Foresters understand there is always something new to learn about their craft – continuing education is key. Which is why it’s normal for 250 people to attend a recent family forestry workshop in Oakville, Grays Harbor County, organized by the Washington State University Extension.
Andy Perleberg, a WSU Extension forester, told the Centralia Chronicle that most family foresters aren’t motivated by dollars and cents.
“I would say that the majority of family forests are in it for the lifestyle rather than the profit,” said Perleberg during a family forestry workshop at Wild Thyme Farm in Oakville last Saturday. “This family forestry stuff isn’t rocket science. It’s harder because of all the uncertainty.”
Those uncertainties include what types of trees to plant and what sorts of microbes and nutrients, or even diseases, are held in the soil. Will there be drought? Will there be a flood? Will a wildfire rip through the forest before it can be harvested? Will there even be a market for timber once it’s time to cut the decades old trees?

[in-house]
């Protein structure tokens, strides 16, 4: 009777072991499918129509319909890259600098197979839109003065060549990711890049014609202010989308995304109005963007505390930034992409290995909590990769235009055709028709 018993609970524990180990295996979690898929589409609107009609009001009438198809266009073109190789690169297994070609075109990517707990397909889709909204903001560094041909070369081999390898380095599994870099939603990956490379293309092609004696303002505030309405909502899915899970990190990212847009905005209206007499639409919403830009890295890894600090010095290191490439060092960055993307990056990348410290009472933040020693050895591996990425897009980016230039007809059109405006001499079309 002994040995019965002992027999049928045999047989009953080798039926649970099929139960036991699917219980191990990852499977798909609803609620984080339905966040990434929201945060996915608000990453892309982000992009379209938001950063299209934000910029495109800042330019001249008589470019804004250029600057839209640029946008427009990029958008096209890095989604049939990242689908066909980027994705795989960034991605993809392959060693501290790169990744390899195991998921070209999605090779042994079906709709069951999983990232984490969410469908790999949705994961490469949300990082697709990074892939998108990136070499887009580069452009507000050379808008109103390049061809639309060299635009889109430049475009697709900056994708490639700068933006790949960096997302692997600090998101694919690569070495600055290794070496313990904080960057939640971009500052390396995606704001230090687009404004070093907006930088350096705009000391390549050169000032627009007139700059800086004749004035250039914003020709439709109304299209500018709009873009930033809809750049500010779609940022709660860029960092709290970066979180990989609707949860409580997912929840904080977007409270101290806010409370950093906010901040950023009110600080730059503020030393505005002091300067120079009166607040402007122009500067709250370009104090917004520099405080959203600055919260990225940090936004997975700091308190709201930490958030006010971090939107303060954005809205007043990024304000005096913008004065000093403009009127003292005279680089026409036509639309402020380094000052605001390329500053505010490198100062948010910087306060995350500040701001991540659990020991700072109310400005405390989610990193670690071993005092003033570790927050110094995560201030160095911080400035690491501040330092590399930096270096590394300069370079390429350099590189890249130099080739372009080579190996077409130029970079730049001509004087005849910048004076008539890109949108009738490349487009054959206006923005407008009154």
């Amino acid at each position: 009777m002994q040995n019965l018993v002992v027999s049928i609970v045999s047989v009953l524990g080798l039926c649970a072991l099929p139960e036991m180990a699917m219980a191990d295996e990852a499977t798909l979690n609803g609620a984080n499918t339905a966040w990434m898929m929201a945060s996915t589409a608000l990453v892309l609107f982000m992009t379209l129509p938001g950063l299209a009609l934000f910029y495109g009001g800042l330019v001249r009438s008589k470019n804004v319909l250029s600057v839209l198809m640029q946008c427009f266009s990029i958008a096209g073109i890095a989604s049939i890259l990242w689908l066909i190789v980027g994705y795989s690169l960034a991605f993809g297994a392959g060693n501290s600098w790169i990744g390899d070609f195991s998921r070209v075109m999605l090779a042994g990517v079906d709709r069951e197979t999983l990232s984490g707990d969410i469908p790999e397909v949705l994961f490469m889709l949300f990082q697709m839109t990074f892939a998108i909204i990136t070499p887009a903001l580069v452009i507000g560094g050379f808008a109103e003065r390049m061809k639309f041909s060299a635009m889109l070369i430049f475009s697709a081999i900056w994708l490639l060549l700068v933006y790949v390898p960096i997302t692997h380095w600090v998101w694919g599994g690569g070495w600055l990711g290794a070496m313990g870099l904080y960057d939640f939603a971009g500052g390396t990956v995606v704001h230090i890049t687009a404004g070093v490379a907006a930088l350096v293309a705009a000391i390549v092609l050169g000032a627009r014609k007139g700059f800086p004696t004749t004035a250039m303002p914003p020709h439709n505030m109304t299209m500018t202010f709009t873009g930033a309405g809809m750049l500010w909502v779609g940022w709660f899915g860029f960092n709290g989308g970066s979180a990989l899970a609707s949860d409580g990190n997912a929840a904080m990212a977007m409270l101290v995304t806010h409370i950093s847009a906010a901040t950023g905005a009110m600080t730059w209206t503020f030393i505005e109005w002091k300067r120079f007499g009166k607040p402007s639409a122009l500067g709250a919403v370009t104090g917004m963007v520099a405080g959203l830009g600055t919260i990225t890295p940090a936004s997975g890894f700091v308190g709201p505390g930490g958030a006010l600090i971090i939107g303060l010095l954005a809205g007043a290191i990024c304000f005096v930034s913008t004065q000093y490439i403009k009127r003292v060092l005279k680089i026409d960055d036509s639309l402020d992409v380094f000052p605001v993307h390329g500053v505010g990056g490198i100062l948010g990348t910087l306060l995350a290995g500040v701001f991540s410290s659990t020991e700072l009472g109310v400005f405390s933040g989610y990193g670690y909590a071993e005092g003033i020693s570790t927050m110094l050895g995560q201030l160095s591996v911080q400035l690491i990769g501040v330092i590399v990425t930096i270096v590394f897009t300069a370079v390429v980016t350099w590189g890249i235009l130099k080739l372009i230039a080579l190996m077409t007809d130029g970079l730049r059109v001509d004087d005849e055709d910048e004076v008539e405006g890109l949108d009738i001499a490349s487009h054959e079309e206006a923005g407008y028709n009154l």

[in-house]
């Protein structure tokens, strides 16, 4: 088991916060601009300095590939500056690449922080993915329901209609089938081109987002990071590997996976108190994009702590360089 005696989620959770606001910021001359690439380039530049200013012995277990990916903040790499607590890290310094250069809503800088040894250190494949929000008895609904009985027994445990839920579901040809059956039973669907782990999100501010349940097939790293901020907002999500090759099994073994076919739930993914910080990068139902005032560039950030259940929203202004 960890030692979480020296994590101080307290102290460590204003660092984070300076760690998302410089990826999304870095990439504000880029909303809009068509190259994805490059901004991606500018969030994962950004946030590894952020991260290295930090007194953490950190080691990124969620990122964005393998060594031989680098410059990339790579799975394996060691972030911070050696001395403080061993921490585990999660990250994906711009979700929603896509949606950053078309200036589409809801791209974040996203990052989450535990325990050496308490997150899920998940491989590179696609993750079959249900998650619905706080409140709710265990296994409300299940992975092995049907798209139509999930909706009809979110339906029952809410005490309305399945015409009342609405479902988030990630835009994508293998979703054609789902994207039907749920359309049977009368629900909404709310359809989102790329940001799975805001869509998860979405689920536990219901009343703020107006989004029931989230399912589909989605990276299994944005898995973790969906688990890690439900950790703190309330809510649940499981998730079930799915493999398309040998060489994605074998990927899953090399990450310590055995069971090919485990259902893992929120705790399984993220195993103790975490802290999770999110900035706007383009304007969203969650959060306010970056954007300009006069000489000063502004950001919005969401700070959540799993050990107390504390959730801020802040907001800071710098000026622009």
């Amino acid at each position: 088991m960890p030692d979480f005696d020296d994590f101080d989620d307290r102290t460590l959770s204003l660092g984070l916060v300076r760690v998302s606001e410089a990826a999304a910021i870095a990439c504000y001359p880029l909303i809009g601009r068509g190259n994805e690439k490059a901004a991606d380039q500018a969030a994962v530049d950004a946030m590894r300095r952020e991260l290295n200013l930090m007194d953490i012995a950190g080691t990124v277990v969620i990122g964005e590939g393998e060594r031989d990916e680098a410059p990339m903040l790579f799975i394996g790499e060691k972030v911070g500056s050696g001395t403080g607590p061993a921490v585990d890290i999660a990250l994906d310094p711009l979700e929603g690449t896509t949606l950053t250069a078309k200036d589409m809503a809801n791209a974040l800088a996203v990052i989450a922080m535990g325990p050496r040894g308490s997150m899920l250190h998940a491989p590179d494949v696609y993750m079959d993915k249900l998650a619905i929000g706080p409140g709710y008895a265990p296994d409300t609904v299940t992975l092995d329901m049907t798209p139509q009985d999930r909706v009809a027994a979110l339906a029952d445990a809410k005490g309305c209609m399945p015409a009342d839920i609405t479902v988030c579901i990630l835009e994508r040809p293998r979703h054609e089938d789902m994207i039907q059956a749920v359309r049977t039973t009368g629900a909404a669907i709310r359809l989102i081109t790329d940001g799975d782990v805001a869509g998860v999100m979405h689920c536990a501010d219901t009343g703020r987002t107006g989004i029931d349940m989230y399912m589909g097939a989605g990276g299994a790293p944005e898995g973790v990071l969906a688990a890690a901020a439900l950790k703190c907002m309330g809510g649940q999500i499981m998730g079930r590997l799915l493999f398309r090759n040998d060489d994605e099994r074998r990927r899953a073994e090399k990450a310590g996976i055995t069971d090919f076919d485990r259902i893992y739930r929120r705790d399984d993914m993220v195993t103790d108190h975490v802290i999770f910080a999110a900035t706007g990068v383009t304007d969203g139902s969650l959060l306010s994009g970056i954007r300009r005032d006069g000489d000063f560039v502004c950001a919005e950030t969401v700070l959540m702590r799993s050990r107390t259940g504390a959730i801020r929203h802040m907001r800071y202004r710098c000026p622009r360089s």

Managing a forest is about managing over generations, not short-term gain.
Perleberg said that selling trees is typically a secondary concern for folks looking to curate a healthy forest on their property. After all, the lifespan of healthy trees means that most trees will not be harvested by the same people who planted them.
“There are things that all forest owners have in common. The first is that they all want a healthy forest. The other is that they all love tools. There is no imaginary average forest owner. People own land for all types of reasons” said Perleberg. “These are the people that are ready to commit to the long term benefit of forest lands for the owner and for society and they are quite aware that everything they do impacts those around them.”
Perleberg listed clean water, clean air and healthy wildlife among the benefits of a healthy forest landscape.